I would paraphrase Tommy Lee Jones’s character in Men in Black. He’s just told Will Smith that there are aliens in New York and only the MIB knows. He says something to the effect that individuals are compassionate, intelligent, and capable of all the good things we attribute to humanity. He also says that people, as a group, are scared, reactionary and easily led to do the wrong thing.
There is a quote by Frederich Nietzsche I’ll post here. I lost my book with the dog eared pages and notes in an airplane seat back pocket, but here’s the saying as I remember it:
Insanity in individuals is something rare – but in groups, parties, nations and epochs, it is the rule.
Sounds pretty reasonable, no?
In other news, I finally finished the fifth novel in the Birthright series (which I’ve titled Birthright: Pursuit), and boy are those poor people in trouble now! I’m editing and trying to work on a cover, but I’ve built a new ship model to add to the one I already made and Sketchup just can’t seem to handle all those polygons at one time; the program just locks up and crashes when I try to put both models in the same scene. Not sure what I’ll have to do about that, but it’s my problem, not yours! So, editing away I go, while starting work on a different project. It’s set in modern day Colorado, about a man who finds himself and in fact the whole city on the wrong side of a government crackdown.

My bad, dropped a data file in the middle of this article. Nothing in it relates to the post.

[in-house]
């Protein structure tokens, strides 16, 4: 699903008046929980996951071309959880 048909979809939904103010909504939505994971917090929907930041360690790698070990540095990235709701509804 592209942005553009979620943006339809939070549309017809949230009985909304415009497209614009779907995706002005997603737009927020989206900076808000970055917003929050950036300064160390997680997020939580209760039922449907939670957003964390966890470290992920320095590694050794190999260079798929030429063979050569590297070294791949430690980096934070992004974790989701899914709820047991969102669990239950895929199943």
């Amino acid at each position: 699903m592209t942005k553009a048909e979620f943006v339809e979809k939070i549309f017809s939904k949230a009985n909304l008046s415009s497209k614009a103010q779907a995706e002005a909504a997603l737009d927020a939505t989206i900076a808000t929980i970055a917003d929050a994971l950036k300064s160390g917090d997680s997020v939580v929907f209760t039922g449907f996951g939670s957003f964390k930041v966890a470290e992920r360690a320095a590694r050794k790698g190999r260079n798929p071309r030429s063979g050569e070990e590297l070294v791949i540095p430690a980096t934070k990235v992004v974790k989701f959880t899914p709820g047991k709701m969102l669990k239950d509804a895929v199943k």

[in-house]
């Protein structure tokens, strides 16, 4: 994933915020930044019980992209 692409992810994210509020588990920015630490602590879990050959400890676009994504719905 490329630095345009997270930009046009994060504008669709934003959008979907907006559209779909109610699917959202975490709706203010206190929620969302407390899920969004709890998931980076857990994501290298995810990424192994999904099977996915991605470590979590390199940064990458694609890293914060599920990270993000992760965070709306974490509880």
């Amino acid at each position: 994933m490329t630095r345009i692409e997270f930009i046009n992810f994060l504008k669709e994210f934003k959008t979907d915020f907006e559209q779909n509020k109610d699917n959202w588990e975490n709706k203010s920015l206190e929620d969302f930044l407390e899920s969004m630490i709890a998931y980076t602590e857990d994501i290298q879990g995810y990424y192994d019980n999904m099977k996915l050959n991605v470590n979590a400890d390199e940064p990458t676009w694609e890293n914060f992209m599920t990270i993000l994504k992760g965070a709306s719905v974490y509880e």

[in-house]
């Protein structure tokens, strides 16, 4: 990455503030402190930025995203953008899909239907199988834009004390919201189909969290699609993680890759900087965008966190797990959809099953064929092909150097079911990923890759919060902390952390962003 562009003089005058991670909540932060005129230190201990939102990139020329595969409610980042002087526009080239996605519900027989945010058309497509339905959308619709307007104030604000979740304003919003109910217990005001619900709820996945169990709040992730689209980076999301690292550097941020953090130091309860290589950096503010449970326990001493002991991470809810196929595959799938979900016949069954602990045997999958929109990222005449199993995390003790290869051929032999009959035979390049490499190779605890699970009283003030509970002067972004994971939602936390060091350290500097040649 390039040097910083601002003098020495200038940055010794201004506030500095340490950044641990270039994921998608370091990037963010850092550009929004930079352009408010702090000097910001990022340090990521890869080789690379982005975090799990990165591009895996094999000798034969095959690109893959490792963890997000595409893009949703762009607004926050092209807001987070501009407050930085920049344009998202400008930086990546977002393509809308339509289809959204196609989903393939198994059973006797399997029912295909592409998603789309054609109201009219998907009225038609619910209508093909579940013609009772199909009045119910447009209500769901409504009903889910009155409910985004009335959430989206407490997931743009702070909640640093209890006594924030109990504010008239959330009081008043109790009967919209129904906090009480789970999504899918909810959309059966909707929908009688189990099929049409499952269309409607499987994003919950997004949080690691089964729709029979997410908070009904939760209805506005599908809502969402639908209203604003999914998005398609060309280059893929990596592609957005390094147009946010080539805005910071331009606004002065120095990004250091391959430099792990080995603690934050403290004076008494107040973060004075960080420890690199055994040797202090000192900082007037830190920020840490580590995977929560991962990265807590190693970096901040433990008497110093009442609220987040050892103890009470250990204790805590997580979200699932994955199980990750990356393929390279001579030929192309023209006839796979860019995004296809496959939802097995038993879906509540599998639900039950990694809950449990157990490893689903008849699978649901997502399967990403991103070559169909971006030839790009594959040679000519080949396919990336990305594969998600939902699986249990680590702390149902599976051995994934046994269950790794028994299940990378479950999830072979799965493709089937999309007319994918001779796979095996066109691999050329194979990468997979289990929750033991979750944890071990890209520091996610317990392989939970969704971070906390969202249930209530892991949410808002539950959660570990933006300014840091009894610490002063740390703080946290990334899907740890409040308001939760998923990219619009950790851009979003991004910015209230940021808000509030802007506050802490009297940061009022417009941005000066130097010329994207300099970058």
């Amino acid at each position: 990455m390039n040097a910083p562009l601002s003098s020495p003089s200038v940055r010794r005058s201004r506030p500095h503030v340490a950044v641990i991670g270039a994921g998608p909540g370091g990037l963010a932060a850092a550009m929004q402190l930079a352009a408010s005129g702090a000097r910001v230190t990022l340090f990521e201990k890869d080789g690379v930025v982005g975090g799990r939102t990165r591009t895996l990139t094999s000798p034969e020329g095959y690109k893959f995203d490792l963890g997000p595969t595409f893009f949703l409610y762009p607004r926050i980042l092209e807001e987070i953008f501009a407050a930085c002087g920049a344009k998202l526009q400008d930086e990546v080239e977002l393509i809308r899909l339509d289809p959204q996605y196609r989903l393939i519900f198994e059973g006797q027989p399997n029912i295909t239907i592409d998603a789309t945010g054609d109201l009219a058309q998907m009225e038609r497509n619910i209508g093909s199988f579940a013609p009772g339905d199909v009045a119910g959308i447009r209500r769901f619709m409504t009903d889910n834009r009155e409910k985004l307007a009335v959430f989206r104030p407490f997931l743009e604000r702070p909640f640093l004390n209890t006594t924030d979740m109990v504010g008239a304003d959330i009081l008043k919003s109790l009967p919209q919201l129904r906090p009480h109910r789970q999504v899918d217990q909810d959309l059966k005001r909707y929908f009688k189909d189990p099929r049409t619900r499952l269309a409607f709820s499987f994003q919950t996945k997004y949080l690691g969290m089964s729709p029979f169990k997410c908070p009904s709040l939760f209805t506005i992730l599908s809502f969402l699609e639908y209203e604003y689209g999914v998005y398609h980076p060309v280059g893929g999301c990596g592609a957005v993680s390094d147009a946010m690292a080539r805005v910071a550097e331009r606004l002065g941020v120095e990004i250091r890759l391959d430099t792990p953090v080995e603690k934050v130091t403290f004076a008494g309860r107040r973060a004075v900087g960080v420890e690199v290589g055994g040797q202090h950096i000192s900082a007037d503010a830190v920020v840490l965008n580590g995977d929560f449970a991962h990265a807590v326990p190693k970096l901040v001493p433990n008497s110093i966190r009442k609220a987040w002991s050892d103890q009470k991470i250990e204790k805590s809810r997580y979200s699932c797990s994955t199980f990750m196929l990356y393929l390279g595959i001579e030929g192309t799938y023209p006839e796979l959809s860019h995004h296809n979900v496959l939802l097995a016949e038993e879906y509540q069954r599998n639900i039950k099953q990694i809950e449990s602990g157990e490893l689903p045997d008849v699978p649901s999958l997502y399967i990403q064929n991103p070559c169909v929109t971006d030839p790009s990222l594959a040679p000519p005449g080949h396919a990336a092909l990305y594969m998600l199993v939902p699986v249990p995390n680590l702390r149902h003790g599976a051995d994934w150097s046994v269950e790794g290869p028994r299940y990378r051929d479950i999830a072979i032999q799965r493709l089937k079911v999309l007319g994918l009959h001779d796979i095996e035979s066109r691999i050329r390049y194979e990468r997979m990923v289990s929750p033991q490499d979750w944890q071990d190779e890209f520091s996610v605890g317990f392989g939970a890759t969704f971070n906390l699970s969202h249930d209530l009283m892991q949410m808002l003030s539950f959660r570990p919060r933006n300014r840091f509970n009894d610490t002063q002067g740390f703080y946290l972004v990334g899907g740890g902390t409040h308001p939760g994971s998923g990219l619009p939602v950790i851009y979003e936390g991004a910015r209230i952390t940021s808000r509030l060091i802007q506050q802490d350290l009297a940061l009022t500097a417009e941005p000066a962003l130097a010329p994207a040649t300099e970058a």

I’ve finally been getting back into working on my latest book. There are plenty of great excuses (mostly involving a lot of time spent away from home due to work) and I’m glad to be able to get back to my story and characters. It’s my preferred way to relax, to vent, to be creative and feel like I’m building something rather than just sitting around watching TV shows about spoiled housewives or beauty-pageant moms.
I’m at a point in the story where a character is going to need to deal with an issue that’s been a long time in coming. She’s just lucky when it comes to her little corner of the war; she gets the job done, takes risks and always seems to make it out alive (if not a bit roughed up in the process).
People always line up to go out with her on the next op, but she comes back and usually some of their number don’t. So she finally has the revelation that she’s surviving and they aren’t.
I want to explore her dealing with survivor’s guilt. Now, I know a lot of people from transplant recipients to firefighters to natural disaster survivors can run across this affliction, but the story is about a fighter pilot and so that’s where it centers.